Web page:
FB3IFP-Integrated Food Processing

Module Provider: Food and Nutritional Sciences
Number of credits: 10 [5 ECTS credits]
Terms in which taught: Spring and Summer
Pre-requisites: FB2EFP Food Processing
Non-modular pre-requisites:
Modules excluded:
Module version for: 2012/3

Module Convenor: Dr Alistair Grandison

Email: a.s.grandison@reading.ac.uk

The primary aim is to develop understanding of how individual unit operations and processes are integrated during commercial food manufacture. It will also encourage students to think laterally across different modules and subject areas.
In addition, the module will further enhance understanding of some of the basic unit operations and processes required for the safe and efficient manufacture of foods, and develop appropriate associated practical skills.

Assessable learning outcomes:
On completion of the module, students should be able to:
• analyse and understand factory processes in the food industry
• solve numerical problems related to these processes
• design and carry out pilot plant experiments intended to optimise these processes
• critically analyse the results and produce a clear and informative report and oral presentation.
Students will develop the confidence and awareness to operate processing equipment

Additional outcomes:

Outline content:
The module draws on all aspects of the food technology course. In particular it will involve detailed study of food processing. While each individual will concentrate on their own special topic, the tutorial sessions will raise their awareness of the food processing industry as a whole.

Global context:
In addition to the 95 contact hours in the Spring term there will be 5 additional seminars in the Summer term. This makes the total contact hours for the module 100.

Brief description of teaching and learning methods:
The course will be based on mini projects given to individual students. Each student will be issued with a problem based on manufacture of a food. They will carry out literature research and develop possible solutions. Theoretical aspects will be discussed in tutorial sessions, while students will have access to the pilot plant to test their ideas and gather processing data. Ultimately they will present a design scheme for their product both as an oral seminar and a written report. They will have a summer examination which tests their ability to handle unfamiliar problems.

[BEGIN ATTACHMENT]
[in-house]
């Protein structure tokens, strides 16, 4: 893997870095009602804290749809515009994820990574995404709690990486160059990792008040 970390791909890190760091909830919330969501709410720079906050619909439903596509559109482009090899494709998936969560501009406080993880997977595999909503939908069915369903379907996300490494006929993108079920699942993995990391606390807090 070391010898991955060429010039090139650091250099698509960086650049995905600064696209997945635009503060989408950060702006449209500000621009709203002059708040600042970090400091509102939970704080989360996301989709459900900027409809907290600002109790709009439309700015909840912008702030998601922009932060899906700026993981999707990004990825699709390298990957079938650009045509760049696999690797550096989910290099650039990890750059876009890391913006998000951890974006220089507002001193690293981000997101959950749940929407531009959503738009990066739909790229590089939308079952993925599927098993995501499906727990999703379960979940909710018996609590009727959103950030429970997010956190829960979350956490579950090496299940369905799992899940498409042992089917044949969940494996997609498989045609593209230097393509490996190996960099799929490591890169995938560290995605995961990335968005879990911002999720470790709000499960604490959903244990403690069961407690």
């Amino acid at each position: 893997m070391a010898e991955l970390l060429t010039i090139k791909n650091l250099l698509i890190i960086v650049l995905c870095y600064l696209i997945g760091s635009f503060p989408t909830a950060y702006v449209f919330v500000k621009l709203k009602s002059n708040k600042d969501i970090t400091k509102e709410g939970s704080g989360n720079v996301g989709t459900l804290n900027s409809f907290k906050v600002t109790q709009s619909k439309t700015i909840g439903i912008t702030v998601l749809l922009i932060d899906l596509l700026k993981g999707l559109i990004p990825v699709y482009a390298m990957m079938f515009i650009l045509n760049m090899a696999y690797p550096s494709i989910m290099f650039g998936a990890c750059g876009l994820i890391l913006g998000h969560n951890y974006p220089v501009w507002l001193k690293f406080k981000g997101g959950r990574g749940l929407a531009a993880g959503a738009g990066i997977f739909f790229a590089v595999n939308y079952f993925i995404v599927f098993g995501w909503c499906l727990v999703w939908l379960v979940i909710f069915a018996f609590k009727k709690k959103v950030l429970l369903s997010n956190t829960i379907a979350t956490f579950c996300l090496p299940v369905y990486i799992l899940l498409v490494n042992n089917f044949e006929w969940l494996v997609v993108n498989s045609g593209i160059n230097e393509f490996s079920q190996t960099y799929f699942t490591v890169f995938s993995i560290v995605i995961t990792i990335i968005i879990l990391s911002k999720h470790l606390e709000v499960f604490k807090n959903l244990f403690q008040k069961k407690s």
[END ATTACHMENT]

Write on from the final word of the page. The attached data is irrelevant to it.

Contact hours:
  Autumn Spring Summer
Seminars 5
Tutorials 20
Practicals classes and workshops 20
Guided independent study 55
Total hours by term 0 95 5
Total hours for module 100

Summative Assessment Methods:

Method Percentage
Written exam 50
Written assignment including essay 50

Other information on summative assessment:
Mini-project to be handed in 1st week of summer term

Formative assessment methods:

Penalties for late submission:
Penalties for late submission on this module are in accordance with the University policy.
The following penalties will be applied to coursework which is submitted after the deadline for submission:

  • where the piece of work is submitted up to one calendar week after the original deadline (or any formally agreed extension to the deadline): 10% of the total marks available for the piece of work will be deducted from the mark;
  • where the piece of work is submitted more than one calendar week after the original deadline (or any formally agreed extension to the deadline): a mark of zero will be recorded.

  • You are strongly advised to ensure that coursework is submitted by the relevant deadine. You should note that it is advisable to submit work in an unfinished state rather than to fail to submit any work.
    (Please refer to the Undergraduate Guide to Assessment for further information: http://www.reading.ac.uk/internal/exams/student/exa-guideUG.aspx)

    Length of examination:
    2 hours

    Requirements for a pass:
    An overall mark of 40%

    Reassessment arrangements:
    Examination in August/September

    Last updated: 7 May 2012

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